Bedbugs are making news again this summer, after showing up in at least a couple of high-profile places: the New York City subway system and United Airlines’ headquarters in Chicago.
Yet while you don’t want to bring these blood-sucking critters home with you, there are plenty of pests more common — and more hazardous to your health and home — than bedbugs, experts say.
“Bedbugs do get the lion’s share of attention because they’ve made such a resurgence,” said Missy Henriksen, the National Pest Management Association’s vice president of public affairs.
For a long time, exterminators received relatively few calls from people dealing with bedbug infestations. But in 2010, the insects began to get increased attention as more incidents popped up — and in places other than homes and hotels, including retail stores, movie theaters and even the Empire State Building.
The reason they strike fear into the hearts of most Americans: Bedbugs feed on your blood in places where you’re supposed to be most the comfortable and relaxed, said Paul Curtis, board certified entomologist and manager of commercial service with Terminix. They might choose to feast while you’re sleeping in bed or enjoying TV on your easy chair. People have varying reactions to bites, but most will get itchy bumps.
The best way to avoid a bedbug infestation is to take appropriate steps while in hot spots. At hotels, keep your suitcases off the floor and the bed — or even better, in a tiled bathroom where the bugs are less likely to venture. Check the sheets, mattress and headboard for any sign of them, and alert management if you find something suspicious. Before walking into your home after being at a movie theater, check your shoes, clothing and purse for signs a bedbug has hitched a ride, Curtis said.
Then, take some comfort in knowing that bedbugs are still not among the most common home pests. They’re not even the bugs that put your health or home most at risk. Those honors go to the pests below.
Most common pests
Ants take the prize for most common house pests, Curtis said. They’re also some of the hardest to remove from a home, and if not treated properly, they’ll keep coming back.
“There’s a consensus that ants, due to the fact that there are so many of them, they are probably by far the most common pest that puts pressure on a home in America,” Curtis said. “Anywhere [in the country] they’re going to be, there’s going to be multiple species and a lot of different biologies that impact why they’re coming into the home and why they’re difficult to get rid of.”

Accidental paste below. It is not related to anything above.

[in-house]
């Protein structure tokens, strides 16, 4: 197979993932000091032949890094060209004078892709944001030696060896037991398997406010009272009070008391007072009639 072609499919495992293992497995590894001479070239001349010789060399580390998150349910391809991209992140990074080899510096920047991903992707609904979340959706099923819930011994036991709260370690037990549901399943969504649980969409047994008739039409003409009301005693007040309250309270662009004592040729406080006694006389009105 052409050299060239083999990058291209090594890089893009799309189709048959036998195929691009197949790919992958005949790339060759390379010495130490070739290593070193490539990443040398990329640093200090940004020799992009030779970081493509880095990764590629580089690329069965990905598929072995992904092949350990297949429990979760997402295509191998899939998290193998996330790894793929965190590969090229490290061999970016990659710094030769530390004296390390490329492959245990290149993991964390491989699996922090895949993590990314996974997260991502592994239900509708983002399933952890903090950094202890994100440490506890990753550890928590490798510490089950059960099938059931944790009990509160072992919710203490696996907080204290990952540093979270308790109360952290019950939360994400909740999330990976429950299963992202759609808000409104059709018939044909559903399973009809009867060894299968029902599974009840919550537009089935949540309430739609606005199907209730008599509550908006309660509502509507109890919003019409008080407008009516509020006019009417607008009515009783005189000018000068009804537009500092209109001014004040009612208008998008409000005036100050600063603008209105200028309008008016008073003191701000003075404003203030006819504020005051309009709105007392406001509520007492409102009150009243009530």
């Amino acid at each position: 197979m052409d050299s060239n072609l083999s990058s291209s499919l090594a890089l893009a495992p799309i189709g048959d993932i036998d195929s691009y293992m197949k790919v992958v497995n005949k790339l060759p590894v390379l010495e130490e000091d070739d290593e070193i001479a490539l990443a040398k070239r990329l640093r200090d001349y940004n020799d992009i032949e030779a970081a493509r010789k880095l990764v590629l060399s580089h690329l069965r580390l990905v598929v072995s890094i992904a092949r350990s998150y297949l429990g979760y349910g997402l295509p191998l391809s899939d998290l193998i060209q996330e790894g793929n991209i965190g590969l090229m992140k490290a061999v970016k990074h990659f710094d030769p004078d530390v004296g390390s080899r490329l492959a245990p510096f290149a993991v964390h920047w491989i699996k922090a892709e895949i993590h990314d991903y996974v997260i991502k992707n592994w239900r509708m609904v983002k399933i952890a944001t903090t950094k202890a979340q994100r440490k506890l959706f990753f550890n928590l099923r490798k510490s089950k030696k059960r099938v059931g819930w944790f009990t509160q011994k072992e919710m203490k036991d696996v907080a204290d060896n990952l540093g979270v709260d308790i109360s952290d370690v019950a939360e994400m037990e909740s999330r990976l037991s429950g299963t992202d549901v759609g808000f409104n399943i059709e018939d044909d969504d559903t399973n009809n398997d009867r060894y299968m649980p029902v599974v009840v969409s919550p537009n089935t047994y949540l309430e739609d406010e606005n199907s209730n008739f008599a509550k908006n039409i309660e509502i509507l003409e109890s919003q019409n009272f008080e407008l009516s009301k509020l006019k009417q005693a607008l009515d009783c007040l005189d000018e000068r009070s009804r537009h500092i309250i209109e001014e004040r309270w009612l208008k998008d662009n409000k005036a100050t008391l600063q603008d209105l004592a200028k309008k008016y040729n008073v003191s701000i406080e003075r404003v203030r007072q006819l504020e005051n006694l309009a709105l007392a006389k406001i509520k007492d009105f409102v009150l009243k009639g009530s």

Carpenter ants, for instance, could have a primary colony in your neighbor’s yard; when you destroy the colony in your home, they could invade again, he said. With pharaoh ants, if a member doesn’t come back to the colony (after, perhaps, you smashed one on the counter), they can fracture their colony, splitting up into two locations as a survival strategy, he added.
Rodents are also high on this list, and as the fall approaches and it gets colder, they begin looking for a place to take shelter—your attics, garages, basements, kitchens and walls being some of their most preferred spots. Also very common are roaches, which often hide under appliances and sinks.
Most difficult pests to remove
Ants are hard to remove because of their sheer numbers and survival strategies.
From a safety standpoint, black widow spiders, brown recluse spiders and stinging insects, such as wasps and bees, can also be difficult to remove from a home, Curtis said. A bite from a black widow or brown recluse spider will land you in the emergency room; getting stung by wasps or bees also can be dangerous. That’s why removing these pests are often left to the professionals.
Pests most hazardous to your health
While mosquitoes are often considered outside pests, they can carry some serious pathogens and viruses, including the West Nile virus and, recently, the Chikungunya virus. Ticks, also typically found in the outdoors, can be carriers for some serious diseases as well, including Lyme disease.
Inside the house, rats and mice can spread more than 35 diseases, Curtis said, and can trigger allergies and asthma attacks.
Along with the ability to carry E. coli and salmonella, cockroaches also can contribute to childhood asthma and allergies, Henriksen said. And 78% to 98% of urban households have cockroaches, according to the Asthma and Allergy Foundation of America. If one roach is seen in the basement or kitchen, you can pretty much assume that at least 800 roaches are hidden in places such as under the kitchen sink or in closets, according to an informational piece on the foundation’s website.
Pest most hazardous to your home
Termites infest 1 in 30 U.S. homes every year, causing an average of $8,184 in damage and repairs not covered by homeowners insurance, Curtis said. They’ll eat wood, cardboard, wallpaper, carpet backing and drywall — anything with cellulose in it, he said. They need only 1/32nd of an inch to enter your home.
Even worse, “typically a homeowner doesn’t know they’re having a problem until there is visible damage,” Curtis said.
With most pests, it’s best to eliminate their access to sources of food, water and shelter, keeping countertops clear and sinks free of dirty dishes, Henriksen said. Also, pay attention to your home’s envelope, eliminating cracks where they can enter. If you can slip a piece of paper under the door, a spider can crawl underneath it; if a tree branch or a stack of firewood is touching your home’s outside wall, you’re inviting termites, Henriksen said.
View more information: https://www.marketwatch.com/story/forget-bedbugs-these-bugs-are-more-common-and-more-harmful-2014-08-25